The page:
2. CTRL-ALT-F1 to start a root session on tty1. This has the benefit that a graphical console is still available during the update. (press CTRL-ALT-F7 to switch)
      but his is not a necessary step. You can skip this if you want.
  3. I like to download the files in advance, so I don’t end up with a broken system when something goes wrong during the process. Please check for >4GB free disk space beforehand.
    1. # zypper dup – -download-in-advance
      Otherwise just leave the download-in-advance option out.
  4. Really, really check the output good before giving it a go.
    1. Check especially the section on ‘downgraded packages’ and ‘removed packages’ . Check if there aren’t any packages that you know you want to keep.
    2. To check the downgraded packages, I have a little tip: type ‘v’ at the promt where zypper is asking for ‘yes or no’, and the list will be repeated but now with version numbers!
    3. This step may be difficult to do on tty1, so you might want to do a test run of this command in the graphical console first, where you have a large scroll-back buffer. So check and then simply answer no at the end will do. Then repeat the command in the tty1, where you will answer yes of course.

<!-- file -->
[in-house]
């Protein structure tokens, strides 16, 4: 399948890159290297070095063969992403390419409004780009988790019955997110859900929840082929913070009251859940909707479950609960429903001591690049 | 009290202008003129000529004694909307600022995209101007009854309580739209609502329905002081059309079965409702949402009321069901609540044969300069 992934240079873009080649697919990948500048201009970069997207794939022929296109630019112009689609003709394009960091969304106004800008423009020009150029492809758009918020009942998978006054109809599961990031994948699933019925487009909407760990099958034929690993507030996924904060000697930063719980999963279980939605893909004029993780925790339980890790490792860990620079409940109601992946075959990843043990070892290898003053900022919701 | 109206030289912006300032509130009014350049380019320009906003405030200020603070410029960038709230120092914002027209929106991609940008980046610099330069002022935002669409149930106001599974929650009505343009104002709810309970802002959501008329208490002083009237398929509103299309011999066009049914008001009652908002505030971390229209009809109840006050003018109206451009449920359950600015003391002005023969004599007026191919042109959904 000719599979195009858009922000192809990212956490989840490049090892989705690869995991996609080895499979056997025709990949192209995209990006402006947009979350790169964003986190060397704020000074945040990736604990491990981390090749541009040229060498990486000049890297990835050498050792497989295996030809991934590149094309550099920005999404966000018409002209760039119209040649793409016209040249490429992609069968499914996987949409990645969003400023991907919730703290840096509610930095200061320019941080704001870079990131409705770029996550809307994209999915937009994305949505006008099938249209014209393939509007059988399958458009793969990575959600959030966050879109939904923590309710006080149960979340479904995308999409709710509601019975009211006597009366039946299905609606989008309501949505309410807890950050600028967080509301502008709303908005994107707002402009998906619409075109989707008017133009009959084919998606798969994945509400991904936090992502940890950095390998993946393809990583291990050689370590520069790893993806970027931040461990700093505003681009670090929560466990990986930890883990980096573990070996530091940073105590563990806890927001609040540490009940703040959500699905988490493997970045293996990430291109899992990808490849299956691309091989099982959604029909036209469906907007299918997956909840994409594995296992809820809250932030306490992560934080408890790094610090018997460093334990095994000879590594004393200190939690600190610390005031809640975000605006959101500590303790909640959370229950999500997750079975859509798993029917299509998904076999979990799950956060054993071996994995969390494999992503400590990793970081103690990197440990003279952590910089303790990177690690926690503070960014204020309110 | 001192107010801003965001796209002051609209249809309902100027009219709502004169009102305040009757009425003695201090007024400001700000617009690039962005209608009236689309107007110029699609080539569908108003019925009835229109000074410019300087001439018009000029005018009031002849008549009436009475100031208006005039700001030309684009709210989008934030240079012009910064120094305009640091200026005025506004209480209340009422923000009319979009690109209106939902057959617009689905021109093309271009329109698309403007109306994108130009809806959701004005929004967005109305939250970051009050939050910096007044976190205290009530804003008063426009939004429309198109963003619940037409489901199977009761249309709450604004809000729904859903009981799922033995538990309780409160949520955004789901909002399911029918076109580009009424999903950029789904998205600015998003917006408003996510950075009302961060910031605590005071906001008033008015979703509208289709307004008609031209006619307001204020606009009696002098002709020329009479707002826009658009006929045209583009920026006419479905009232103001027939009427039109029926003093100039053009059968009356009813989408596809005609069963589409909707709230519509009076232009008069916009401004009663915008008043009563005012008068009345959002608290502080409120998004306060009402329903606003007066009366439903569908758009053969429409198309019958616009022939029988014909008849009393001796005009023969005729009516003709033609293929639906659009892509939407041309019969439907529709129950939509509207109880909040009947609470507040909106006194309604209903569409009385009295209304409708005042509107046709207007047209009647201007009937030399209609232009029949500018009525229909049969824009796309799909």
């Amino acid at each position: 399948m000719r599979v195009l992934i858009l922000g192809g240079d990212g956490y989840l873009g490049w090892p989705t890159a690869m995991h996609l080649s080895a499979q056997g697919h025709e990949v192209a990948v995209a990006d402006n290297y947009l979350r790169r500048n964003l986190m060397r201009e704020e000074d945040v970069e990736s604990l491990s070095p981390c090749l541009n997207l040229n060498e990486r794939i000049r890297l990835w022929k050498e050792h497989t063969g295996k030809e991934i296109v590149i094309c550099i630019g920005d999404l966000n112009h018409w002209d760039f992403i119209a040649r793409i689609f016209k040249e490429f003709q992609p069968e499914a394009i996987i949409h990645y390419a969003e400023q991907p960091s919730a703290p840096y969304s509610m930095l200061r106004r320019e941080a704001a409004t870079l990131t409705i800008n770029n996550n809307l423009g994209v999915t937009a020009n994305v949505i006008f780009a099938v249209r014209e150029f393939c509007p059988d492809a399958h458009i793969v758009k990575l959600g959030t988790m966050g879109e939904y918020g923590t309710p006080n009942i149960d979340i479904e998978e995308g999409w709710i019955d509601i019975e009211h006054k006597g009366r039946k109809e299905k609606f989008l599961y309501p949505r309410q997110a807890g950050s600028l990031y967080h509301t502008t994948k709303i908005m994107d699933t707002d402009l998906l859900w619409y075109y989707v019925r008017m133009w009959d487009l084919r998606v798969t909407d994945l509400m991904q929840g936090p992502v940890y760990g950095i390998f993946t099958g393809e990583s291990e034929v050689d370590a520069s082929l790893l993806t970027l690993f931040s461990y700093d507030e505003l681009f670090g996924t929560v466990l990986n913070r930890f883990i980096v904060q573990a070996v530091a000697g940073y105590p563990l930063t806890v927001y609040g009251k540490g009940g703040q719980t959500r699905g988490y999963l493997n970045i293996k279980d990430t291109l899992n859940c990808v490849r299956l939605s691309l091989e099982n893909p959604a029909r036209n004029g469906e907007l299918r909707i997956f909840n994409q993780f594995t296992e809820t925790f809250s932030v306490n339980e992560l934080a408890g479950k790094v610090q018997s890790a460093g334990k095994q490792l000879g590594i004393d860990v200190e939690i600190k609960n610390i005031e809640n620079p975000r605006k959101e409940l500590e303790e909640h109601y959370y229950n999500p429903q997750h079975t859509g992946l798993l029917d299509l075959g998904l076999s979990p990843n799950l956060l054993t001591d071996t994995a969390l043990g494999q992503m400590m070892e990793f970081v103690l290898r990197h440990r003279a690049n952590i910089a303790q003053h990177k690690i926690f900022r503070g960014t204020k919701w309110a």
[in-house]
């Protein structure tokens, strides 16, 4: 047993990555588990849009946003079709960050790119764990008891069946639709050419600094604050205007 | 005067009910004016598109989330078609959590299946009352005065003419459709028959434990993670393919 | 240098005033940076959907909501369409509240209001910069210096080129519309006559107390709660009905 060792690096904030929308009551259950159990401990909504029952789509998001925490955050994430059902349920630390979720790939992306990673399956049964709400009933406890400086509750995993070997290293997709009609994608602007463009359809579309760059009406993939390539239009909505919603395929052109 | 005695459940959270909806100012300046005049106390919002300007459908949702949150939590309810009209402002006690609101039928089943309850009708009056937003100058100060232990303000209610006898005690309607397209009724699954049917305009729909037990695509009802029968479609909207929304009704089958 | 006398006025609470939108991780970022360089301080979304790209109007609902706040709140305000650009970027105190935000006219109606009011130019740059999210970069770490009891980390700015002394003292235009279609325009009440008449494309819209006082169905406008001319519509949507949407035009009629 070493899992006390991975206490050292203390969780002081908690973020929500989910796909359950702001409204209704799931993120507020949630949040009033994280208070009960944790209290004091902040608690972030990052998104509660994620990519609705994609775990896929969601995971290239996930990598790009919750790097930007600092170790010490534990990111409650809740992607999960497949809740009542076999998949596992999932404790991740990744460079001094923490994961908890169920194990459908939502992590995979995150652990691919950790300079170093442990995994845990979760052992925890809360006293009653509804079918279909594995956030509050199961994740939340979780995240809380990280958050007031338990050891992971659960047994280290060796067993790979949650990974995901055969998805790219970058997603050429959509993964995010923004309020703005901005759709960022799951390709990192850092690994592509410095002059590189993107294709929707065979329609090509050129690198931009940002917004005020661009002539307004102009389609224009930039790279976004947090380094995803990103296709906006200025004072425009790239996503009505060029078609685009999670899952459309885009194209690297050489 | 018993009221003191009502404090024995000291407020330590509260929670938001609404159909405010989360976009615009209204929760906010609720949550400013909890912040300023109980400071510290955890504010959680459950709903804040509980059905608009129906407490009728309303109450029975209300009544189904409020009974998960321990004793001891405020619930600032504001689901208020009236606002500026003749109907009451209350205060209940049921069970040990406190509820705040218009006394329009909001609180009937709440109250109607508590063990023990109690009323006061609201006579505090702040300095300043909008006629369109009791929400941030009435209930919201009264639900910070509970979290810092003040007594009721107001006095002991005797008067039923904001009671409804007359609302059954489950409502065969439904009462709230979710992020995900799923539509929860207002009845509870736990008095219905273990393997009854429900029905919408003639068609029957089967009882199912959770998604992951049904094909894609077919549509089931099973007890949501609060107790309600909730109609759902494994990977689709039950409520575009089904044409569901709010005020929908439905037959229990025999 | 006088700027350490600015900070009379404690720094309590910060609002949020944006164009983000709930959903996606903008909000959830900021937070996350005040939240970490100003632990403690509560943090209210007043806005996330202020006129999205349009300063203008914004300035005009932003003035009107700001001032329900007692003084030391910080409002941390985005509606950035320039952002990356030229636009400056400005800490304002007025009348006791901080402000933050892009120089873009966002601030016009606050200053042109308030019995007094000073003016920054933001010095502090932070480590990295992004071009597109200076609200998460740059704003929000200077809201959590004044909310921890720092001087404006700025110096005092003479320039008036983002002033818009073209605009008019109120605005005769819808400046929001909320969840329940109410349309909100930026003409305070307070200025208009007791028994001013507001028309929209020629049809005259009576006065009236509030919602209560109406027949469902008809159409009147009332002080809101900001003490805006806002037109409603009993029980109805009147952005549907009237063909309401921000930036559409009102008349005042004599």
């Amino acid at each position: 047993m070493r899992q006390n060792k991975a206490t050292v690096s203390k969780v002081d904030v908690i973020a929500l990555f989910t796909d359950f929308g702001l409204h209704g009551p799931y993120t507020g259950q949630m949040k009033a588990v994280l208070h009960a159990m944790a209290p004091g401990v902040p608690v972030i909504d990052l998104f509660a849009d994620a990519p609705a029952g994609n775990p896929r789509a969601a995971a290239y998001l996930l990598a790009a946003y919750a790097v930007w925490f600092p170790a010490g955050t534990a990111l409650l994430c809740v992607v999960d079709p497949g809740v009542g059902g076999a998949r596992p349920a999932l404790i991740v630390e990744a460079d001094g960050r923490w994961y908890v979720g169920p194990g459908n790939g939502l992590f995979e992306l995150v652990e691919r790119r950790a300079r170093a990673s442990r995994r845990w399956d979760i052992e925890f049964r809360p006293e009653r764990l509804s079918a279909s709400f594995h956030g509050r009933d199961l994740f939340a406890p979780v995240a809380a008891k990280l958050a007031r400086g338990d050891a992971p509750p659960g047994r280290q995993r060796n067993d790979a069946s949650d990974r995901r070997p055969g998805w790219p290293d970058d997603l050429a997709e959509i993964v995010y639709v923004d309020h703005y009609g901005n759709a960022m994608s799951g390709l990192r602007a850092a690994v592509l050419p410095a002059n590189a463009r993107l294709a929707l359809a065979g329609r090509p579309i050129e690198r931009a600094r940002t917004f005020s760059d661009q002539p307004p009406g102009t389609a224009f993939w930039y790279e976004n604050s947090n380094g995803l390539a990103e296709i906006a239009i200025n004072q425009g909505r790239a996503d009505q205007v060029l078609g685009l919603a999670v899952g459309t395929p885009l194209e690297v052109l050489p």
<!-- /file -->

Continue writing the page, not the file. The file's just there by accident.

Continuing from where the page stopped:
5. Once you answered ‘y’, the download will start. For me, it was ~4000 packages, ~2.1GB download. How long this will take depends on your internet connection.
  6. After the download, the installation of the packages will start. How long this will take depends on the speed of your processor and disk system.
  7. then you can reboot
    # reboot

After the upgrade to 42.2, my server performed its functions (database, webserver, nfs, smb etc.) perfectly. However I had a slight issue with the KDE-desktop. The taskbar would not come up and the desktop was inaccesible.
To solve that, I had to issue the following command:
# zypper in -t pattern “kde_plasma”

That command installed some packages that were probably missing. After that, I could use the desktop as normal again.